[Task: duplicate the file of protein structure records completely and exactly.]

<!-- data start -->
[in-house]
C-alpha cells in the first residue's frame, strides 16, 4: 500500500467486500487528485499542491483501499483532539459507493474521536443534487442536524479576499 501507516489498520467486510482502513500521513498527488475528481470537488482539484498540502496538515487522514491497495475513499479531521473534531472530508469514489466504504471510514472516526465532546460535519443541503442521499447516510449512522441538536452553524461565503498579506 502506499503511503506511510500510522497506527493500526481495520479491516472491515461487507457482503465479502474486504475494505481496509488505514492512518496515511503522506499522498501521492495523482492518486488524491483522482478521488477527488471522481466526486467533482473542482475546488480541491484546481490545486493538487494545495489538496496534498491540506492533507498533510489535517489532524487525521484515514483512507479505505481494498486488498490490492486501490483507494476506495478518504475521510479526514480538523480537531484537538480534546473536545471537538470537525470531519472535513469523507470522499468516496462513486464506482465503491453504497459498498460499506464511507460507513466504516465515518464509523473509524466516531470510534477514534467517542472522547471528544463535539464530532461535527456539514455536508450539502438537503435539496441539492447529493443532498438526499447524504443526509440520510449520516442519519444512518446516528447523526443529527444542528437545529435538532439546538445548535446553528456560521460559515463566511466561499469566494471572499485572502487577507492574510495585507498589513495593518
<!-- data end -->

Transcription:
[in-house]
C-alpha cells in the first residue's frame, strides 16, 4: 500500500467486500487528485499542491483501499483532539459507493474521536443534487442536524479576499 501507516489498520467486510482502513500521513498527488475528481470537488482539484498540502496538515487522514491497495475513499479531521473534531472530508469514489466504504471510514472516526465532546460535519443541503442521499447516510449512522441538536452553524461565503498579506 502506499503511503506511510500510522497506527493500526481495520479491516472491515461487507457482503465479502474486504475494505481496509488505514492512518496515511503522506499522498501521492495523482492518486488524491483522482478521488477527488471522481466526486467533482473542482475546488480541491484546481490545486493538487494545495489538496496534498491540506492533507498533510489535517489532524487525521484515514483512507479505505481494498486488498490490492486501490483507494476506495478518504475521510479526514480538523480537531484537538480534546473536545471537538470537525470531519472535513469523507470522499468516496462513486464506482465503491453504497459498498460499506464511507460507513466504516465515518464509523473509524466516531470510534477514534467517542472522547471528544463535539464530532461535527456539514455536508450539502438537503435539496441539492447529493443532498438526499447524504443526509440520510449520516442519519444512518446516528447523526443529527444542528437545529435538532439546538445548535446553528456560521460559515463566511466561499469566494471572499485572502487577507492574510495585507498589513495593518